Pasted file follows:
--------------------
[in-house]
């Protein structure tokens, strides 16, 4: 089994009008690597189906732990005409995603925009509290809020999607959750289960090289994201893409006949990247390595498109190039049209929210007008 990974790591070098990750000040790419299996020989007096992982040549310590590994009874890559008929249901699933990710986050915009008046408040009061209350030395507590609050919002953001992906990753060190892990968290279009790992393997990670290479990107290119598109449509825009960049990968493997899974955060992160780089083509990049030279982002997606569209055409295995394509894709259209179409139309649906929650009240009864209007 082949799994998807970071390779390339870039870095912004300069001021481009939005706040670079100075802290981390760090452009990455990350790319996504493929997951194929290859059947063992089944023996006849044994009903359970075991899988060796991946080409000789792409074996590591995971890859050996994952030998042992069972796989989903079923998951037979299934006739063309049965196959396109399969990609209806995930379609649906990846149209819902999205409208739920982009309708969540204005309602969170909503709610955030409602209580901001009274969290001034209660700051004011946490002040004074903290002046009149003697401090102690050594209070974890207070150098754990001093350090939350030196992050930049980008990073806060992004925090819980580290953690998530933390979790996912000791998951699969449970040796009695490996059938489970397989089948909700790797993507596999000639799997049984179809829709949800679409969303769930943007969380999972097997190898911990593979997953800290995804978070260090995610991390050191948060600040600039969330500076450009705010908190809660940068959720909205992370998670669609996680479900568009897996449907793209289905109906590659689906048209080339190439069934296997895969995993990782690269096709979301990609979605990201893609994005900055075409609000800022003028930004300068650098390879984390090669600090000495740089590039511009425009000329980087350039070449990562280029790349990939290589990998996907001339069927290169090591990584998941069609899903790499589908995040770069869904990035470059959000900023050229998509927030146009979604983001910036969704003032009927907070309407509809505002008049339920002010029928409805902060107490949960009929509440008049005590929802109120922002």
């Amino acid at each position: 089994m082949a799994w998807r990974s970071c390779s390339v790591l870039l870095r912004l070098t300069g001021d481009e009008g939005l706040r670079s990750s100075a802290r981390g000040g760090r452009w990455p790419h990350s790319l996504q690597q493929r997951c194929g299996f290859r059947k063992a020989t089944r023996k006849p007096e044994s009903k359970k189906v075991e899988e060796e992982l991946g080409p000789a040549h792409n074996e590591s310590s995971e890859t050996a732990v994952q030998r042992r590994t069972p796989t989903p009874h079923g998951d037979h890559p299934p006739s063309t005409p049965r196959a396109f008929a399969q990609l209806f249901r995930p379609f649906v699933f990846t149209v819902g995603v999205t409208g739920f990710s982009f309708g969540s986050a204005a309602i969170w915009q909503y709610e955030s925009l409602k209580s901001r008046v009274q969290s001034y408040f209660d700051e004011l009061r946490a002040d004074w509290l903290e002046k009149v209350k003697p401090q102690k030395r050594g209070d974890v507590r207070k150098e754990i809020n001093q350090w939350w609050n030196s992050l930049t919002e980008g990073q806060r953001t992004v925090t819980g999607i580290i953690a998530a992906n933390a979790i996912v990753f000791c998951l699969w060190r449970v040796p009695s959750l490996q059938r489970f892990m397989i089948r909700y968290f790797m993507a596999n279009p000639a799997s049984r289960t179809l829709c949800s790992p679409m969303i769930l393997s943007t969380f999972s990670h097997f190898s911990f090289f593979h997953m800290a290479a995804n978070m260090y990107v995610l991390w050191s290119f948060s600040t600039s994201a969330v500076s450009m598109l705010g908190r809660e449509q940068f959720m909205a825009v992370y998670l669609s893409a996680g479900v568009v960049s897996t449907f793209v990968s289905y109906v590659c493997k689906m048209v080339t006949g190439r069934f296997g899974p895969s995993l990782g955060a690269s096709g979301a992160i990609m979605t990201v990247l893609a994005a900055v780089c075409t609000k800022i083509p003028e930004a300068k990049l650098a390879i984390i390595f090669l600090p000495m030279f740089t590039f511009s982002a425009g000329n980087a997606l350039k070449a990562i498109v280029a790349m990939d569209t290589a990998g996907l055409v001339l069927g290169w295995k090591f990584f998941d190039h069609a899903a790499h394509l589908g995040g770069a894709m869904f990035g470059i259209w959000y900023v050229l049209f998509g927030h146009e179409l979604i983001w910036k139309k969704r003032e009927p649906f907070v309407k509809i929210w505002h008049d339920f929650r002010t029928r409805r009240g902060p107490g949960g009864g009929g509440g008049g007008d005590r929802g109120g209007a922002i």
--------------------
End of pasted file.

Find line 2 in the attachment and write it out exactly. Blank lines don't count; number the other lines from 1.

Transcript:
């Protein structure tokens, strides 16, 4: 089994009008690597189906732990005409995603925009509290809020999607959750289960090289994201893409006949990247390595498109190039049209929210007008 990974790591070098990750000040790419299996020989007096992982040549310590590994009874890559008929249901699933990710986050915009008046408040009061209350030395507590609050919002953001992906990753060190892990968290279009790992393997990670290479990107290119598109449509825009960049990968493997899974955060992160780089083509990049030279982002997606569209055409295995394509894709259209179409139309649906929650009240009864209007 082949799994998807970071390779390339870039870095912004300069001021481009939005706040670079100075802290981390760090452009990455990350790319996504493929997951194929290859059947063992089944023996006849044994009903359970075991899988060796991946080409000789792409074996590591995971890859050996994952030998042992069972796989989903079923998951037979299934006739063309049965196959396109399969990609209806995930379609649906990846149209819902999205409208739920982009309708969540204005309602969170909503709610955030409602209580901001009274969290001034209660700051004011946490002040004074903290002046009149003697401090102690050594209070974890207070150098754990001093350090939350030196992050930049980008990073806060992004925090819980580290953690998530933390979790996912000791998951699969449970040796009695490996059938489970397989089948909700790797993507596999000639799997049984179809829709949800679409969303769930943007969380999972097997190898911990593979997953800290995804978070260090995610991390050191948060600040600039969330500076450009705010908190809660940068959720909205992370998670669609996680479900568009897996449907793209289905109906590659689906048209080339190439069934296997895969995993990782690269096709979301990609979605990201893609994005900055075409609000800022003028930004300068650098390879984390090669600090000495740089590039511009425009000329980087350039070449990562280029790349990939290589990998996907001339069927290169090591990584998941069609899903790499589908995040770069869904990035470059959000900023050229998509927030146009979604983001910036969704003032009927907070309407509809505002008049339920002010029928409805902060107490949960009929509440008049005590929802109120922002």